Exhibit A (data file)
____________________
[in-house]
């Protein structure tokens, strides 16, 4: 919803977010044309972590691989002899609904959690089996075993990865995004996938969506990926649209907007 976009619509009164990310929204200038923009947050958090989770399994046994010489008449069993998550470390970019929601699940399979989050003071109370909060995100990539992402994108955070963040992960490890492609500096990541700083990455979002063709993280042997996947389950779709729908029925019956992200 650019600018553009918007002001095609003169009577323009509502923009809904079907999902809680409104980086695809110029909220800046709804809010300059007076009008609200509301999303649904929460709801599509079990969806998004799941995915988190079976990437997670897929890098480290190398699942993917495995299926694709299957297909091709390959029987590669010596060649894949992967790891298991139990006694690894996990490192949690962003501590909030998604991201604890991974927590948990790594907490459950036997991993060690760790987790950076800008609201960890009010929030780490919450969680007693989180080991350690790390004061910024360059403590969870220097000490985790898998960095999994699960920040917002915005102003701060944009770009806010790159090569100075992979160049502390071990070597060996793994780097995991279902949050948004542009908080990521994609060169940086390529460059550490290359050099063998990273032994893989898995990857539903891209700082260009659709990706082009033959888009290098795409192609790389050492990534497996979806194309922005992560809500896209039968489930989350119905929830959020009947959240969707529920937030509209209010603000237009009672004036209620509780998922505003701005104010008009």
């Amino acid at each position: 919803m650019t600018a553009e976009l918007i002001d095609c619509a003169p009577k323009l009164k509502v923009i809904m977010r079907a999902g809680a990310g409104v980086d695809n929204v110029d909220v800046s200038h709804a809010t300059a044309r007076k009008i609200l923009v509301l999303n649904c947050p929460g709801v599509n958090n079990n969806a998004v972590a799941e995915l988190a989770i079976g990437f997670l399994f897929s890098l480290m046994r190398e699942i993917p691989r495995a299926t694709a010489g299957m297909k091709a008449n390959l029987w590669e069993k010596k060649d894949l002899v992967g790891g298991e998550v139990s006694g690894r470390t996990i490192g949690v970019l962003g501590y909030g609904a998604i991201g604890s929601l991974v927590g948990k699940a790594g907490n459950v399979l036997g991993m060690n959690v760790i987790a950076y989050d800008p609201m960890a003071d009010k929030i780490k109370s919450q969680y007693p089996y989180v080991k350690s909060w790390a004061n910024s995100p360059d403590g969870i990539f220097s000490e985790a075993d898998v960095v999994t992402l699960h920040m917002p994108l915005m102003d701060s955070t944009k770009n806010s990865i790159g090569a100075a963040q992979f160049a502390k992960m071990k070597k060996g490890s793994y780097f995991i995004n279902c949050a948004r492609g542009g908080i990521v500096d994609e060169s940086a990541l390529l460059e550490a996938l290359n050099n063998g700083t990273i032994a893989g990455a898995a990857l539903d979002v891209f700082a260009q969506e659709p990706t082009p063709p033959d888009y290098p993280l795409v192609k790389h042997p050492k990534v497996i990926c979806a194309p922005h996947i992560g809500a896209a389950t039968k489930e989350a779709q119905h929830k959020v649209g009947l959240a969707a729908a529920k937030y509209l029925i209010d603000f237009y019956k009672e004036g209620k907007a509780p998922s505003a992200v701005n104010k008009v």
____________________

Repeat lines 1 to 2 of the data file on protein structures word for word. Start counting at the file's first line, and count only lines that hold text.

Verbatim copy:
[in-house]
């Protein structure tokens, strides 16, 4: 919803977010044309972590691989002899609904959690089996075993990865995004996938969506990926649209907007 976009619509009164990310929204200038923009947050958090989770399994046994010489008449069993998550470390970019929601699940399979989050003071109370909060995100990539992402994108955070963040992960490890492609500096990541700083990455979002063709993280042997996947389950779709729908029925019956992200 650019600018553009918007002001095609003169009577323009509502923009809904079907999902809680409104980086695809110029909220800046709804809010300059007076009008609200509301999303649904929460709801599509079990969806998004799941995915988190079976990437997670897929890098480290190398699942993917495995299926694709299957297909091709390959029987590669010596060649894949992967790891298991139990006694690894996990490192949690962003501590909030998604991201604890991974927590948990790594907490459950036997991993060690760790987790950076800008609201960890009010929030780490919450969680007693989180080991350690790390004061910024360059403590969870220097000490985790898998960095999994699960920040917002915005102003701060944009770009806010790159090569100075992979160049502390071990070597060996793994780097995991279902949050948004542009908080990521994609060169940086390529460059550490290359050099063998990273032994893989898995990857539903891209700082260009659709990706082009033959888009290098795409192609790389050492990534497996979806194309922005992560809500896209039968489930989350119905929830959020009947959240969707529920937030509209209010603000237009009672004036209620509780998922505003701005104010008009």